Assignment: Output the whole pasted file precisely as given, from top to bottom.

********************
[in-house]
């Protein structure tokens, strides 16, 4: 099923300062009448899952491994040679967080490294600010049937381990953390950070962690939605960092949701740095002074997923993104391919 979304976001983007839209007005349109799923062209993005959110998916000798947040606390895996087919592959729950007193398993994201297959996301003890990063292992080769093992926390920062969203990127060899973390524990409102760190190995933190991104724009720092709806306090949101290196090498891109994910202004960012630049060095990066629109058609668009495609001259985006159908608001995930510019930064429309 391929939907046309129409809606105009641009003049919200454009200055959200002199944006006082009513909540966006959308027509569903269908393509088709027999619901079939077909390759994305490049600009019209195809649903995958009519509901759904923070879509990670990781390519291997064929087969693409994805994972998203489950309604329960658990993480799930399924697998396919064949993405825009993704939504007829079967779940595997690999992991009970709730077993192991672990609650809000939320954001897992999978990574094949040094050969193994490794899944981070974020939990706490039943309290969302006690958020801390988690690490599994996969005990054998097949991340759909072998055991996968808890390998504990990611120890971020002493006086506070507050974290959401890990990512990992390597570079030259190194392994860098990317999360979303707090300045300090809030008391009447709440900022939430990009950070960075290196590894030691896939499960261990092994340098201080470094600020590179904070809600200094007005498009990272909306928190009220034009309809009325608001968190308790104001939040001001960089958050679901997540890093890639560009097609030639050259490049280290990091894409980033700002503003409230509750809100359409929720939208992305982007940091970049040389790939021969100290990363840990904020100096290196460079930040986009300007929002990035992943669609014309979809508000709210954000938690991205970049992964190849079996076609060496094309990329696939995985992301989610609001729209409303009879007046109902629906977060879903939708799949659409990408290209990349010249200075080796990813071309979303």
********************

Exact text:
[in-house]
């Protein structure tokens, strides 16, 4: 099923300062009448899952491994040679967080490294600010049937381990953390950070962690939605960092949701740095002074997923993104391919 979304976001983007839209007005349109799923062209993005959110998916000798947040606390895996087919592959729950007193398993994201297959996301003890990063292992080769093992926390920062969203990127060899973390524990409102760190190995933190991104724009720092709806306090949101290196090498891109994910202004960012630049060095990066629109058609668009495609001259985006159908608001995930510019930064429309 391929939907046309129409809606105009641009003049919200454009200055959200002199944006006082009513909540966006959308027509569903269908393509088709027999619901079939077909390759994305490049600009019209195809649903995958009519509901759904923070879509990670990781390519291997064929087969693409994805994972998203489950309604329960658990993480799930399924697998396919064949993405825009993704939504007829079967779940595997690999992991009970709730077993192991672990609650809000939320954001897992999978990574094949040094050969193994490794899944981070974020939990706490039943309290969302006690958020801390988690690490599994996969005990054998097949991340759909072998055991996968808890390998504990990611120890971020002493006086506070507050974290959401890990990512990992390597570079030259190194392994860098990317999360979303707090300045300090809030008391009447709440900022939430990009950070960075290196590894030691896939499960261990092994340098201080470094600020590179904070809600200094007005498009990272909306928190009220034009309809009325608001968190308790104001939040001001960089958050679901997540890093890639560009097609030639050259490049280290990091894409980033700002503003409230509750809100359409929720939208992305982007940091970049040389790939021969100290990363840990904020100096290196460079930040986009300007929002990035992943669609014309979809508000709210954000938690991205970049992964190849079996076609060496094309990329696939995985992301989610609001729209409303009879007046109902629906977060879903939708799949659409990408290209990349010249200075080796990813071309979303």